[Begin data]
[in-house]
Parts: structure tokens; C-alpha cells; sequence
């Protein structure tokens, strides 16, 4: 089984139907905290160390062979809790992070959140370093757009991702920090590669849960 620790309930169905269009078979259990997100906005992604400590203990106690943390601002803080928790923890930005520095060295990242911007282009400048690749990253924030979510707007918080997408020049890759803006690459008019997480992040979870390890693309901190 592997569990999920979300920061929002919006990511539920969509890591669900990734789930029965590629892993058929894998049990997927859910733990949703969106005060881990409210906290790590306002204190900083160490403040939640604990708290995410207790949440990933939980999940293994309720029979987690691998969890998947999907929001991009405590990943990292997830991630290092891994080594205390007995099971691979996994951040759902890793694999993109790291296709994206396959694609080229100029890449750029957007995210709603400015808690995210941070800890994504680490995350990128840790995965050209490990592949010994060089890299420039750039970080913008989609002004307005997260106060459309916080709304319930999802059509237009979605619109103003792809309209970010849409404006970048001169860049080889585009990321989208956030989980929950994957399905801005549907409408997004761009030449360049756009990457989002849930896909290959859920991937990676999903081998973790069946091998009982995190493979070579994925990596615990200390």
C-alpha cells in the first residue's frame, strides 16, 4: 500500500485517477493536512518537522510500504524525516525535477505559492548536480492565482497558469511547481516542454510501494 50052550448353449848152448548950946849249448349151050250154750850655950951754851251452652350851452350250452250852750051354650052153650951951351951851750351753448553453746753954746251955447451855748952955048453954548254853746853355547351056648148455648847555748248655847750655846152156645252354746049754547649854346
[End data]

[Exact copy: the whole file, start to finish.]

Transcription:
[in-house]
Parts: structure tokens; C-alpha cells; sequence
């Protein structure tokens, strides 16, 4: 089984139907905290160390062979809790992070959140370093757009991702920090590669849960 620790309930169905269009078979259990997100906005992604400590203990106690943390601002803080928790923890930005520095060295990242911007282009400048690749990253924030979510707007918080997408020049890759803006690459008019997480992040979870390890693309901190 592997569990999920979300920061929002919006990511539920969509890591669900990734789930029965590629892993058929894998049990997927859910733990949703969106005060881990409210906290790590306002204190900083160490403040939640604990708290995410207790949440990933939980999940293994309720029979987690691998969890998947999907929001991009405590990943990292997830991630290092891994080594205390007995099971691979996994951040759902890793694999993109790291296709994206396959694609080229100029890449750029957007995210709603400015808690995210941070800890994504680490995350990128840790995965050209490990592949010994060089890299420039750039970080913008989609002004307005997260106060459309916080709304319930999802059509237009979605619109103003792809309209970010849409404006970048001169860049080889585009990321989208956030989980929950994957399905801005549907409408997004761009030449360049756009990457989002849930896909290959859920991937990676999903081998973790069946091998009982995190493979070579994925990596615990200390």
C-alpha cells in the first residue's frame, strides 16, 4: 500500500485517477493536512518537522510500504524525516525535477505559492548536480492565482497558469511547481516542454510501494 50052550448353449848152448548950946849249448349151050250154750850655950951754851251452652350851452350250452250852750051354650052153650951951351951851750351753448553453746753954746251955447451855748952955048453954548254853746853355547351056648148455648847555748248655847750655846152156645252354746049754547649854346